Sad to see ten­nis ace Mur­ray go

The Citizen (Gauteng) - - OPINION -

Mod­ern sport is all about drama, much of it con­trived. So it was heart-rend­ing to see Scots ten­nis star Andy Mur­ray fight­ing off the tears at a press con­fer­ence at which he an­nounced this is prob­a­bly his last year in the pro­fes­sional game. Mur­ray was the first British man to win Wim­ble­don in 77 years and bat­tled his way to the top in an era where some of the finest play­ers in the his­tory of the game – Roger Fed­erer, No­vak Djokovic and Rafael Nadal – were his op­po­nents.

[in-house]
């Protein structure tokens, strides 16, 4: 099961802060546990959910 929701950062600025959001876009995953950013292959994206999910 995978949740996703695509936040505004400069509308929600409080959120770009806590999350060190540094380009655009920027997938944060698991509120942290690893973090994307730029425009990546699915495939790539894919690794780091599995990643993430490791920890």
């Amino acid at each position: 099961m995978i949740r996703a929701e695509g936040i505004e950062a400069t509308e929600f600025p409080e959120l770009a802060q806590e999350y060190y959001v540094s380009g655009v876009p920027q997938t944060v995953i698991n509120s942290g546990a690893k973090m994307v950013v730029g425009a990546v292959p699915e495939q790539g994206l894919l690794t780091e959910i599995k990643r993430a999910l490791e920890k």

The 31-year-old has been bat­tling for some time with a se­ri­ous hip in­jury, which forced him to take time out for surgery last year. After com­ing back to the court in June last year, he ad­mit­ted: “I can play with lim­i­ta­tions. But hav­ing the lim­i­ta­tions and the pain is not al­low­ing me to en­joy com­pet­ing or train­ing.”

He said he hopes to make it to Wim­ble­don again this year, but re­al­is­ti­cally, the up­com­ing Aus­tralian Open may be his last tour­na­ment.

Mur­ray’s phys­i­cal demise is a re­minder about the phys­i­cal de­mands of sport at the high­est level – big re­wards, but equally big risks.

It will be sad to see the pug­na­cious Scot go.

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